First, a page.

Term of Award

Spring 2024

Degree Name

Doctor of Public Health (Dr.P.H.)

Document Type and Release Option

Dissertation (open access)

Copyright Statement / License for Reuse

Creative Commons License
This work is licensed under a Creative Commons Attribution 4.0 License.


College of Public Health

Committee Chair

Bettye Apenteng

Committee Member 1

Linda Kimsey

Committee Member 2

Ana Palacios



Primary care is integral to achieving high-quality health outcomes for the population and decreasing healthcare costs. However, primary care clinicians suffer from conflicting demands, impossible expectations, and burdensome processes. With burnout and mental fatigue increasing, leadership must find innovative programs to implement in their organizations. This mixed-methods research study assessed the impact of one such intervention, protected administrative time (PRAT), on improving provider well-being.


The first aim was to evaluate the association of PRAT on the service delivery indicators of primary care clinicians’ productivity, average appointments per day, patient satisfaction (likelihood to recommend), clinician time to the next available appointment for new patients, established sick patients, and established patient physicals. The second aim was to describe the implementation of PRAT using the Consolidation Framework for Implementation Research (CFIR).


Multivariable linear and Poisson regressions were used within a difference-in-difference framework to analyze the intervention's impact on chosen service delivery indicators. The CFIR framework analyzed qualitative data from interviews and open-ended surveys collected from three stakeholders: leaders, managers, and providers.


The PRAT intervention did not result in statistically significant differences in productivity measured in wRVUS (β =2.96, [CI] -4.75, 10.67), access measured in average appointments per day (β =-0.47, [CI] -1.37, 0.42) and new patient sick visits (β = 2.24, [CI] -.4.64, 9.12), or patient experience measured by likelihood to recommend (β =-0.49, [CI] -2.99, 2.02). There was a significant increase in two access measures: time to next available appointment for new patients (β = 18.24, [CI] -0.17, 36.65) and established patient physicals (β = 36.55, [CI] 12.33, 60.76). The CFIR analysis showed one implementation barrier, one neutral construct, and numerous implementation facilitators. Respondents felt the intervention was associated with positive actual and anticipated implementation outcomes, and respondents reported overwhelmingly positive innovation recipient impact.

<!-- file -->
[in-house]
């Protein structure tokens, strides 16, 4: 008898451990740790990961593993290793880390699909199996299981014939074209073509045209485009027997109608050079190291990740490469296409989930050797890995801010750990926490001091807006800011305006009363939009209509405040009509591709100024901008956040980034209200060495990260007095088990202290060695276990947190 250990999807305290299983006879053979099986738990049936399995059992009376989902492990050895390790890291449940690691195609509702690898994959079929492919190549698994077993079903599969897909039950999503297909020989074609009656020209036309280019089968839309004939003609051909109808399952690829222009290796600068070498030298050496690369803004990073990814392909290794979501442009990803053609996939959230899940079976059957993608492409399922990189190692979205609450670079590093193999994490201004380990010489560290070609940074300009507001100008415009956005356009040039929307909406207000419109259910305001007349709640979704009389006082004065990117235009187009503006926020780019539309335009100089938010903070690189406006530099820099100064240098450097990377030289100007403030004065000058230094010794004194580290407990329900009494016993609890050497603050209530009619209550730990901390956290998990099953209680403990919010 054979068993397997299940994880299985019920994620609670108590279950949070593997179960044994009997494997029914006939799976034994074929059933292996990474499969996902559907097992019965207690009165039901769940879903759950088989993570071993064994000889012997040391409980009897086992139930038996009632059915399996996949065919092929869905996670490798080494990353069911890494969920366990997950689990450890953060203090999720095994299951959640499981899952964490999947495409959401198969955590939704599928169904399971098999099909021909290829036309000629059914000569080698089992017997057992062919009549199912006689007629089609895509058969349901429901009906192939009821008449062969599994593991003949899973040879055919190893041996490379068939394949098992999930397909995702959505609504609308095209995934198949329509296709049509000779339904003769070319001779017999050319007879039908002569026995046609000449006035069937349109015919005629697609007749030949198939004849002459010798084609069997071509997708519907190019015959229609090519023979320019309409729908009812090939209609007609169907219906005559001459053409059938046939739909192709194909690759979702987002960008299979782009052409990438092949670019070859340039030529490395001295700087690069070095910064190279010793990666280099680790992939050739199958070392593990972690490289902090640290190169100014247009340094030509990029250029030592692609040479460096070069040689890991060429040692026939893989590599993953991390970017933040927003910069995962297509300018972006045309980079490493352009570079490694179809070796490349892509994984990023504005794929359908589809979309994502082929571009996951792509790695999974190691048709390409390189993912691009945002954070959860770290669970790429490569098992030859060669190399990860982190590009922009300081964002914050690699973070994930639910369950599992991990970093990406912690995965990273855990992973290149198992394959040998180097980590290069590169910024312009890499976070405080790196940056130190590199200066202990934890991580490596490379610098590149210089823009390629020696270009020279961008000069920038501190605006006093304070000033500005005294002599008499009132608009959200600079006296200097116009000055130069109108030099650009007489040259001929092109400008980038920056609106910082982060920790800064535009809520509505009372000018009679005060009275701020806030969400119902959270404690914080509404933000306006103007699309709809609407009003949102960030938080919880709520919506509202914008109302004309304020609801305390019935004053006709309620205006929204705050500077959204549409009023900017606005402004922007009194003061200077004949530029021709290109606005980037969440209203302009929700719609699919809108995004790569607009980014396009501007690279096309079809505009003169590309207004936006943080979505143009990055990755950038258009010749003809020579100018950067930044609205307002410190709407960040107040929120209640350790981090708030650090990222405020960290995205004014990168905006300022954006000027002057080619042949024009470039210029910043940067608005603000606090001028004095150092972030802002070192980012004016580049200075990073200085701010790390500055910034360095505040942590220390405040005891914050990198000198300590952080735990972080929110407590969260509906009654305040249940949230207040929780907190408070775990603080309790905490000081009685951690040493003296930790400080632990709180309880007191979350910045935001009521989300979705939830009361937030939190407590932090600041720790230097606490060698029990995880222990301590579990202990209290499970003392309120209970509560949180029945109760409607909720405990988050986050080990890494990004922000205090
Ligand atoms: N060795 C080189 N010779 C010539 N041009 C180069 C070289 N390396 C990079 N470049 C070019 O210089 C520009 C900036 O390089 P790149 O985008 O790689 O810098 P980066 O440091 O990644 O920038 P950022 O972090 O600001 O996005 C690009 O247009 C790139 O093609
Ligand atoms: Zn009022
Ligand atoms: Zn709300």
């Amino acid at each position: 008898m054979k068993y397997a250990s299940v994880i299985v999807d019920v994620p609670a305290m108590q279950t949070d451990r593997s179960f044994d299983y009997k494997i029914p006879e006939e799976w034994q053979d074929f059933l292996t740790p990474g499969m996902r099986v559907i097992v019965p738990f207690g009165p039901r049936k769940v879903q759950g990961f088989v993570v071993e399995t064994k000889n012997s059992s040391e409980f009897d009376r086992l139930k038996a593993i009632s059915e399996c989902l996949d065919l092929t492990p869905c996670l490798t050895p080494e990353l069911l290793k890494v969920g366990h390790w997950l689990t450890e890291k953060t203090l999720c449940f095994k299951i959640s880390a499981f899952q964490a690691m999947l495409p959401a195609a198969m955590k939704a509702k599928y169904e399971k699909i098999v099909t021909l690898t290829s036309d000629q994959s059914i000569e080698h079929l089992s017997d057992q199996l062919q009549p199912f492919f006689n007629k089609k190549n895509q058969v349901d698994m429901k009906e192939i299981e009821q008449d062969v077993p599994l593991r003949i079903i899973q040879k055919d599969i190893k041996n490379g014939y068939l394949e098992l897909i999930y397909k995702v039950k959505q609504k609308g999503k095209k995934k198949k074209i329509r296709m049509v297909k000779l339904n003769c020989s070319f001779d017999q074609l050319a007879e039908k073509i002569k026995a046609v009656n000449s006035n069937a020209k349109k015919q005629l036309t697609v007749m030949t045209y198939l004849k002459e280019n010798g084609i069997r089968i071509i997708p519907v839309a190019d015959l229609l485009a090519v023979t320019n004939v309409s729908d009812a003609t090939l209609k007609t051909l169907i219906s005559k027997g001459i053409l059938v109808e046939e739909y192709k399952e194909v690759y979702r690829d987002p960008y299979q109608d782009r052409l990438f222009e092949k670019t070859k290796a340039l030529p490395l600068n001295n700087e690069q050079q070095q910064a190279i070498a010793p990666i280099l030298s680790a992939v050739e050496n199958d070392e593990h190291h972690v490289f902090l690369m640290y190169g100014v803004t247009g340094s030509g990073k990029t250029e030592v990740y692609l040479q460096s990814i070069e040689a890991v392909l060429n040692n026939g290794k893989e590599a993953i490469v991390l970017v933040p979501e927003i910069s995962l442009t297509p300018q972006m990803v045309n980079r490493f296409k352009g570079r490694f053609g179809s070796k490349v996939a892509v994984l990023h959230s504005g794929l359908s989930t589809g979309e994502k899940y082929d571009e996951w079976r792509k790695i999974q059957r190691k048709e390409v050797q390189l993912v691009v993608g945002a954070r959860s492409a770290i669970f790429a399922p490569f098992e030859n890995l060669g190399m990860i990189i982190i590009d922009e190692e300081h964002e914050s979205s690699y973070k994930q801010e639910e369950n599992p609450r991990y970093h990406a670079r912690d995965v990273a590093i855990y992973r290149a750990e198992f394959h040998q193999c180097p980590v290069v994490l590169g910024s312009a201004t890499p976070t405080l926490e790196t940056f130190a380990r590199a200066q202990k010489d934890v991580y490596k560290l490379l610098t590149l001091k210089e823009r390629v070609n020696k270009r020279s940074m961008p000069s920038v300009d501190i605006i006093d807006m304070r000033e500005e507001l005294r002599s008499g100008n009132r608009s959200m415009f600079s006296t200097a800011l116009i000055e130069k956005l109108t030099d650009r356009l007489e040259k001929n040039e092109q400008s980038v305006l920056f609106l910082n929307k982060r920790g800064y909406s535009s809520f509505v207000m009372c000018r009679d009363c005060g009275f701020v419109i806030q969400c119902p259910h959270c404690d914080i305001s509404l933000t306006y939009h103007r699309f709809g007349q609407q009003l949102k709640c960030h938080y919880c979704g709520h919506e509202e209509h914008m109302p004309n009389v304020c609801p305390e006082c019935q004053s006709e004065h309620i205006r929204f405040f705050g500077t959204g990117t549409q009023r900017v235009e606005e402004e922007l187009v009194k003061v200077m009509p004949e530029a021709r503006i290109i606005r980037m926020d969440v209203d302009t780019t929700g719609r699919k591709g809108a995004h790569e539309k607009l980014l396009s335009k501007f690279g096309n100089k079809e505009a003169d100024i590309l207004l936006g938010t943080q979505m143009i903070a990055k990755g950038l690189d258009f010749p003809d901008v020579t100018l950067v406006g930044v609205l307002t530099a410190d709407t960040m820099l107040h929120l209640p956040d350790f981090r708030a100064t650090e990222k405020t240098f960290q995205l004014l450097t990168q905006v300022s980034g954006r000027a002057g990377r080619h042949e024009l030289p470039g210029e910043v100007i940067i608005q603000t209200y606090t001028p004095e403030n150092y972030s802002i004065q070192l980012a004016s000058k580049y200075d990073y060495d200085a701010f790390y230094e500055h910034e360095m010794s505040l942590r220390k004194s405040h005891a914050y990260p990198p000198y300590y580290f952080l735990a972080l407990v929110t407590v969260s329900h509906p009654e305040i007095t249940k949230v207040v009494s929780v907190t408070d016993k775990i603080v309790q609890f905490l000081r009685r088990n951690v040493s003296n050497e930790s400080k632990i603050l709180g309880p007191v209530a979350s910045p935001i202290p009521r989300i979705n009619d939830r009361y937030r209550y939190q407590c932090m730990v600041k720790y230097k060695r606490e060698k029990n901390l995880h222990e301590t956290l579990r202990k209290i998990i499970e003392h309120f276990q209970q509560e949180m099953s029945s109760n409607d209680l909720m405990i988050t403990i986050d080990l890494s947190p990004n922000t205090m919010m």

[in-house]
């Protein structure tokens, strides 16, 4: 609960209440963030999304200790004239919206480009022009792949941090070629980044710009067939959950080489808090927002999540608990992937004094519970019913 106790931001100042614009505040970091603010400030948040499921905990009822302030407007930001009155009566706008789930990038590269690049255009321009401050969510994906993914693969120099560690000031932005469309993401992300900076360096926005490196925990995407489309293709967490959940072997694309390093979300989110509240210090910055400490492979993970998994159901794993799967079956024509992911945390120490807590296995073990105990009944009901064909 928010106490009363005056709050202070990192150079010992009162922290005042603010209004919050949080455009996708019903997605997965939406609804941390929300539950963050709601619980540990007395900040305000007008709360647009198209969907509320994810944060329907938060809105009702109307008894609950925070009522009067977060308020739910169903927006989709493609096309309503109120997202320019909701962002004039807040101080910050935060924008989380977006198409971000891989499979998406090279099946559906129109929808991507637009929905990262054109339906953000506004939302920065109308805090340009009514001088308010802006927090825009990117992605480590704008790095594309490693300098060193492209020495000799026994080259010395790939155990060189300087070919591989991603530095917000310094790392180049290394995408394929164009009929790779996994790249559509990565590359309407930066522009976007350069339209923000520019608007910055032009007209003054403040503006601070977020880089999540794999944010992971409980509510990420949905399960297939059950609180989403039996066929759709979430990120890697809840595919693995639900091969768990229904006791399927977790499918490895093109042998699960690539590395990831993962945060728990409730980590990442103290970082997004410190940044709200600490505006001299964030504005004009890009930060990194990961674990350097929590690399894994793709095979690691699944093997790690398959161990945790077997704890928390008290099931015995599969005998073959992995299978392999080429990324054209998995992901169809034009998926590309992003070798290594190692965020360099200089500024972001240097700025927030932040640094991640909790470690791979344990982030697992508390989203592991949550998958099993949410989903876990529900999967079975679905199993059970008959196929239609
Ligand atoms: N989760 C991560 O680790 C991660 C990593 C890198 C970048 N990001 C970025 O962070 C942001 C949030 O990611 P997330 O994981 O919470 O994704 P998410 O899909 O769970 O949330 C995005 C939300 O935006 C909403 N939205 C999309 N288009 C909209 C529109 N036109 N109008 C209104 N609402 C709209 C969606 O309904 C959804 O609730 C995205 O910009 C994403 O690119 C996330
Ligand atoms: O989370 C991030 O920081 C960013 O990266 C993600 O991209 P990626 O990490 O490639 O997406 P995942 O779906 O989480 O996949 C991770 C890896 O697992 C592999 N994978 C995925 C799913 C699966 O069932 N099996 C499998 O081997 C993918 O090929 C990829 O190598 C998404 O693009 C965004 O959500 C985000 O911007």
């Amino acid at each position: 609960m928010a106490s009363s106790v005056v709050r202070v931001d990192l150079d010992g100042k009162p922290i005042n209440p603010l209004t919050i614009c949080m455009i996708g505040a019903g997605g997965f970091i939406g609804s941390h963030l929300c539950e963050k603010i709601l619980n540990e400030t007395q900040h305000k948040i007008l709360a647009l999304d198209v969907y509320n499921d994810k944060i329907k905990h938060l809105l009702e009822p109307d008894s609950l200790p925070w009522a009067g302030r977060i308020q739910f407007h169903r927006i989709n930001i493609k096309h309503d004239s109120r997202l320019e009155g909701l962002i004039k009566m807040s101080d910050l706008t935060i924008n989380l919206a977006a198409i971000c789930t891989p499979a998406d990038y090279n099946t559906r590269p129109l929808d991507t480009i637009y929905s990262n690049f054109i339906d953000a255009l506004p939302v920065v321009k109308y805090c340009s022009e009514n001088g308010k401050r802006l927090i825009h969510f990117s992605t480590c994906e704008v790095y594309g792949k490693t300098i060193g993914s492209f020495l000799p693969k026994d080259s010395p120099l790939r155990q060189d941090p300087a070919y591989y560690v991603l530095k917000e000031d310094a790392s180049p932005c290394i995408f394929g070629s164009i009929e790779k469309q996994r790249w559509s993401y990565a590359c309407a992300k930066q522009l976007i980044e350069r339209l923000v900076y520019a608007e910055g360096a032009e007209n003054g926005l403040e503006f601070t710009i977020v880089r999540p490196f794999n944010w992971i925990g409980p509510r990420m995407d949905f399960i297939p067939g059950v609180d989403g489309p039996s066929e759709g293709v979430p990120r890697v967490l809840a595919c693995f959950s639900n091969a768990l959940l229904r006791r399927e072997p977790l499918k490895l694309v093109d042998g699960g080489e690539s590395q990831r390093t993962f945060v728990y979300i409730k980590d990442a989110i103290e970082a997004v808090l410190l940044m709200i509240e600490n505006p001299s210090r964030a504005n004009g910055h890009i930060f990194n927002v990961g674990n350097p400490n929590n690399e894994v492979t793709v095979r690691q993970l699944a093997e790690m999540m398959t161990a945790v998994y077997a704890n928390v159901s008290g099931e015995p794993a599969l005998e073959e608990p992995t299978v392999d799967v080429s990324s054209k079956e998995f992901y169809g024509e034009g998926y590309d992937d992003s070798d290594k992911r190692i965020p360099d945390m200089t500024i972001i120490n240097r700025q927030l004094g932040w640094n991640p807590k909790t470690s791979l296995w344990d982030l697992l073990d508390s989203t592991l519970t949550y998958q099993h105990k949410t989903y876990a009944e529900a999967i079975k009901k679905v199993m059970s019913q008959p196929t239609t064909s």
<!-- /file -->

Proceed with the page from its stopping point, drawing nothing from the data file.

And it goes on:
This study showed that implementing PRAT was not statistically associated with worsening productivity, patient satisfaction, and reduced access to sick visits. Results of the qualitative analysis showed that providers were satisfied with the implementation of PRAT and that there were numerous facilitators to the implementation that management could use when implementing similar programs.

OCLC Number


Research Data and Supplementary Material